- A “micro revolution”, focused on the new economy and is pushing everything and everybody toward a knowledge-based society that aims at advancing sustainable occupational growth, stronger social ties, better quality of life.
- A “nano revolution”, drastically changing our own lifestyle and
problem-solving approach, and suggesting a model where intangible assets become more important than material ones, while innovative services and high-value products are predominant.
The key-word to successfully managed this complexity, explained Ezio Andreta, is an innovation management intended as a radical push for change and based on personal accountability. A paradigm shift is also required in the overall governance structure, with minimal ‘red tape’ procedures and broader support for knowledge-based entrepreneurship.
On a practical level, concluded Ezio Andreta, probably “two generations will not suffice to implement such drastic changes”. Therefore, innovation will play an even greater role to accelerate this shift – given that it could provide a clear direction, consistent goals and the ability to make real our dreams. This no less than a cultural transformation where our linear thought will eventually give way to another “Copernican Revolution” based on a wider complexity and a responsive governance.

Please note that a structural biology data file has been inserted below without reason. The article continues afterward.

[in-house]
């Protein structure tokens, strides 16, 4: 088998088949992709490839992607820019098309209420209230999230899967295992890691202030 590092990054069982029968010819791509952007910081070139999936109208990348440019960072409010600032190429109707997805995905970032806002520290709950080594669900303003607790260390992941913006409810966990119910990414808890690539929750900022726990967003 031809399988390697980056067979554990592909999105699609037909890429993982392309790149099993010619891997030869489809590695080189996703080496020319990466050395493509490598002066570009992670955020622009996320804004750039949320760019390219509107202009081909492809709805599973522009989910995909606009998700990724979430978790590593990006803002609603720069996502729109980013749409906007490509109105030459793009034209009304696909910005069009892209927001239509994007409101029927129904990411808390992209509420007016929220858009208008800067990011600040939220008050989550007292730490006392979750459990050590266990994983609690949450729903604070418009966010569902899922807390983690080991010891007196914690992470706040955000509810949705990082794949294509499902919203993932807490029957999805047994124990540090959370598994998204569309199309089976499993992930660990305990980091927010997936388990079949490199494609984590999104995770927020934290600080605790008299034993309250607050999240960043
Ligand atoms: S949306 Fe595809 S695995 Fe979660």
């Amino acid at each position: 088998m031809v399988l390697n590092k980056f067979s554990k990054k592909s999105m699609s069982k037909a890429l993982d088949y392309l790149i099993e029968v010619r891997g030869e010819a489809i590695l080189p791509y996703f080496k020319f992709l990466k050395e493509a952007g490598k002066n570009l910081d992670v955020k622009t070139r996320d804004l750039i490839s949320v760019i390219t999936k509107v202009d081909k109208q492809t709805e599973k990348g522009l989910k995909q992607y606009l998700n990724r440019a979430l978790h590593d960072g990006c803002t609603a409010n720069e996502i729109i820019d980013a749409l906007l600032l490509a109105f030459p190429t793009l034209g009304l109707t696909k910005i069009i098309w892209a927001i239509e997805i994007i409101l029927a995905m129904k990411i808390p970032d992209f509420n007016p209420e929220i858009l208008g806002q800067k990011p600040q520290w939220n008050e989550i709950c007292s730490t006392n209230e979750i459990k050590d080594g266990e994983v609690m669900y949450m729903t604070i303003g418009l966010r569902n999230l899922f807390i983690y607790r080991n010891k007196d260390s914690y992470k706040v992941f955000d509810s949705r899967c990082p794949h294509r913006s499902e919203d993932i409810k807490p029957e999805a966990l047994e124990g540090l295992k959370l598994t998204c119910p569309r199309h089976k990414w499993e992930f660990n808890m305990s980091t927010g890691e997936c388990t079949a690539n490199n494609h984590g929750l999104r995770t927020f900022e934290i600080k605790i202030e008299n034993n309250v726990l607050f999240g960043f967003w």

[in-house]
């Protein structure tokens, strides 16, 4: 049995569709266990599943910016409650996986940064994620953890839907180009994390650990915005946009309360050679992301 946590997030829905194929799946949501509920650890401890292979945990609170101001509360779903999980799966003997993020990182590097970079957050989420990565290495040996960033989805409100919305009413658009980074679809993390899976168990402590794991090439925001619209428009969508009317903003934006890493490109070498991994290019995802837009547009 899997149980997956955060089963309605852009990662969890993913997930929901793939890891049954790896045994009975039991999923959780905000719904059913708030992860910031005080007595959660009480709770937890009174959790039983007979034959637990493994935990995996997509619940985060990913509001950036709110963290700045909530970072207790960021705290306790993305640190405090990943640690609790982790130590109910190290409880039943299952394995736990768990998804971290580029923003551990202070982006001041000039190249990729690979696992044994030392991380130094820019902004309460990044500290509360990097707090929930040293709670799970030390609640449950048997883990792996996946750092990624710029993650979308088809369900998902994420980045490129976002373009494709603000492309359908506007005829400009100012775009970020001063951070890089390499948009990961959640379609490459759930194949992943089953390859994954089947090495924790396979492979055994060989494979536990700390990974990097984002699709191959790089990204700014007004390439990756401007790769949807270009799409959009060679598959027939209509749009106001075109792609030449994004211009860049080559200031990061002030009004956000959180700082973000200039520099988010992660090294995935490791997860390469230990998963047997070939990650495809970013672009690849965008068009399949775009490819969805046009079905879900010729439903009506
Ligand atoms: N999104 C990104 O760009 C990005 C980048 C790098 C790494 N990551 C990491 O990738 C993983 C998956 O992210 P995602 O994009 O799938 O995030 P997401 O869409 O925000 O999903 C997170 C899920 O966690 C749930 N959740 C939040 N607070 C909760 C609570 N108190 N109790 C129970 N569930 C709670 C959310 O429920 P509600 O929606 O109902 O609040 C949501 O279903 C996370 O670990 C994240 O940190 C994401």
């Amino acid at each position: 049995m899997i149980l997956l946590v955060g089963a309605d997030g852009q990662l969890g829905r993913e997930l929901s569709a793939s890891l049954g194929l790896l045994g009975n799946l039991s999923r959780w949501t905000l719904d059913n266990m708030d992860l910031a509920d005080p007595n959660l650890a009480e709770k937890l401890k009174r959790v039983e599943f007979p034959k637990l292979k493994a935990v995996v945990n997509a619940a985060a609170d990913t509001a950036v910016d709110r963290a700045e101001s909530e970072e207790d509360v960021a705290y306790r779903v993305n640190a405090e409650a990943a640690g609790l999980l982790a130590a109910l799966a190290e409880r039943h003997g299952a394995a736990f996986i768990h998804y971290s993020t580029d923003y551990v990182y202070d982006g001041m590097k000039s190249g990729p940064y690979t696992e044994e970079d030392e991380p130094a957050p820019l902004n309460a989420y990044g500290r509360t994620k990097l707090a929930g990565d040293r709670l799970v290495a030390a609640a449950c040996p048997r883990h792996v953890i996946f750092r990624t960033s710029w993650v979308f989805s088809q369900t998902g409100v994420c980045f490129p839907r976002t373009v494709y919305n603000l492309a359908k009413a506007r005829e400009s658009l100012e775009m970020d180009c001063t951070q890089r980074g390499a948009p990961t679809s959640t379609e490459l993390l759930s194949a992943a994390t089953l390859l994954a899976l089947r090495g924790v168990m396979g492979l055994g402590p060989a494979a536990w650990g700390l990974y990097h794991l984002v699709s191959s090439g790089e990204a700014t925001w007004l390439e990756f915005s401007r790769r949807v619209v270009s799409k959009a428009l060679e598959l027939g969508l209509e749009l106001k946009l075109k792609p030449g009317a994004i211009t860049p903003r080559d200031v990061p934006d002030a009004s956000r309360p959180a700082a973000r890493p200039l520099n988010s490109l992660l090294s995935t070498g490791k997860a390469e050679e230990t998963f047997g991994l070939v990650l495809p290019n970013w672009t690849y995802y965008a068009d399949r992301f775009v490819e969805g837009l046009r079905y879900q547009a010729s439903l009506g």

Trento’s Bruno Kessler Foundation (FBK) has partnered with the Art Institute Fortunato Depero in Rovereto to produce a special logo for its project called “La ricerca come mestiere/La tecnologia nei mestieri” (Research as a profession/Technology on the workplace).
The timu platform is already hosting several subjects designed by the students of the Art Institute. A jury will then select the final logo, while registered users on civiclinks.it can access the “La ricerca come mestiere” story on timu and select their favorite image.
The winning design will be announced on 1st June 2012 at Trento’s Festival of Economics.
The upcoming Festival of Economics in Trento (and Rovereto) is filled with discussion panels and cultural events with experts from all over the world. The main theme of this 8th edition (31 May-3 June) -- "Life cycles and intergenerational transfers" – highlights the effects of the current recession and the debt crisis in most EU countries.
The <ahref Foundation contribution to the Festival is focused on the Internet and social media as development and innovation engines. In particular, <ahref will manage the multimedia section devoted to "Generazioni, scuola, territorio" (Generations, school, territory). Local students and teachers will debate problems and opportunities created by new technologies, while also experimenting their functionalities.